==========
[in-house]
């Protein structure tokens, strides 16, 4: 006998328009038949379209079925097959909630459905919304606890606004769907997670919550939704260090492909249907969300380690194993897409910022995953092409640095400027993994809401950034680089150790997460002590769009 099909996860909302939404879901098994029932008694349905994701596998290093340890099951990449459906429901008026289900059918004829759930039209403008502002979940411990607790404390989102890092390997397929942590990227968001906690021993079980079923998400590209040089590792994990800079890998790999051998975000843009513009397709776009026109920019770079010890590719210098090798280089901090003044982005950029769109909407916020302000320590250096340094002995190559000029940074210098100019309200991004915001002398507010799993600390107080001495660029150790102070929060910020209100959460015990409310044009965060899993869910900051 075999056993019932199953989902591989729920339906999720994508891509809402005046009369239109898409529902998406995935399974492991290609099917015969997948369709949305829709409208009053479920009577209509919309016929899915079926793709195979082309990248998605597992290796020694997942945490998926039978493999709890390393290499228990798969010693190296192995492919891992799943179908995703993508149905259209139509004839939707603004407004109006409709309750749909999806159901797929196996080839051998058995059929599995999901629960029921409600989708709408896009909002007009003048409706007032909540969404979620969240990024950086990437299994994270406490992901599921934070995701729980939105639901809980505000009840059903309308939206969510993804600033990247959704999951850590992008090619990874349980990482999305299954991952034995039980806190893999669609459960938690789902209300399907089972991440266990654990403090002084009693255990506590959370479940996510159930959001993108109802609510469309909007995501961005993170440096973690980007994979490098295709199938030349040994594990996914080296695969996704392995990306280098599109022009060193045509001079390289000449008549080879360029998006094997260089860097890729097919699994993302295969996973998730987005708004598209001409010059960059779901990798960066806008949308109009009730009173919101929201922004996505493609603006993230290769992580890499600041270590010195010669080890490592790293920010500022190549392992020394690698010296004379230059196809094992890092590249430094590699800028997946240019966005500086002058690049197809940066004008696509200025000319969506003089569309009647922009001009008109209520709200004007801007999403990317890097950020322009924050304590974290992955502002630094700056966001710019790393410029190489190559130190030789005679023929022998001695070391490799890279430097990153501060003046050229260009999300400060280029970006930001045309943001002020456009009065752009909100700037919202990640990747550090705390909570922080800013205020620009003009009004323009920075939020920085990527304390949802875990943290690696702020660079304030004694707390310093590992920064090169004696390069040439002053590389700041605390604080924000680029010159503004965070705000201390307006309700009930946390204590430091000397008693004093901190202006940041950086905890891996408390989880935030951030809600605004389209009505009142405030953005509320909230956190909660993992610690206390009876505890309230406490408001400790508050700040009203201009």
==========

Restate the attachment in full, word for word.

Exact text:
[in-house]
């Protein structure tokens, strides 16, 4: 006998328009038949379209079925097959909630459905919304606890606004769907997670919550939704260090492909249907969300380690194993897409910022995953092409640095400027993994809401950034680089150790997460002590769009 099909996860909302939404879901098994029932008694349905994701596998290093340890099951990449459906429901008026289900059918004829759930039209403008502002979940411990607790404390989102890092390997397929942590990227968001906690021993079980079923998400590209040089590792994990800079890998790999051998975000843009513009397709776009026109920019770079010890590719210098090798280089901090003044982005950029769109909407916020302000320590250096340094002995190559000029940074210098100019309200991004915001002398507010799993600390107080001495660029150790102070929060910020209100959460015990409310044009965060899993869910900051 075999056993019932199953989902591989729920339906999720994508891509809402005046009369239109898409529902998406995935399974492991290609099917015969997948369709949305829709409208009053479920009577209509919309016929899915079926793709195979082309990248998605597992290796020694997942945490998926039978493999709890390393290499228990798969010693190296192995492919891992799943179908995703993508149905259209139509004839939707603004407004109006409709309750749909999806159901797929196996080839051998058995059929599995999901629960029921409600989708709408896009909002007009003048409706007032909540969404979620969240990024950086990437299994994270406490992901599921934070995701729980939105639901809980505000009840059903309308939206969510993804600033990247959704999951850590992008090619990874349980990482999305299954991952034995039980806190893999669609459960938690789902209300399907089972991440266990654990403090002084009693255990506590959370479940996510159930959001993108109802609510469309909007995501961005993170440096973690980007994979490098295709199938030349040994594990996914080296695969996704392995990306280098599109022009060193045509001079390289000449008549080879360029998006094997260089860097890729097919699994993302295969996973998730987005708004598209001409010059960059779901990798960066806008949308109009009730009173919101929201922004996505493609603006993230290769992580890499600041270590010195010669080890490592790293920010500022190549392992020394690698010296004379230059196809094992890092590249430094590699800028997946240019966005500086002058690049197809940066004008696509200025000319969506003089569309009647922009001009008109209520709200004007801007999403990317890097950020322009924050304590974290992955502002630094700056966001710019790393410029190489190559130190030789005679023929022998001695070391490799890279430097990153501060003046050229260009999300400060280029970006930001045309943001002020456009009065752009909100700037919202990640990747550090705390909570922080800013205020620009003009009004323009920075939020920085990527304390949802875990943290690696702020660079304030004694707390310093590992920064090169004696390069040439002053590389700041605390604080924000680029010159503004965070705000201390307006309700009930946390204590430091000397008693004093901190202006940041950086905890891996408390989880935030951030809600605004389209009505009142405030953005509320909230956190909660993992610690206390009876505890309230406490408001400790508050700040009203201009």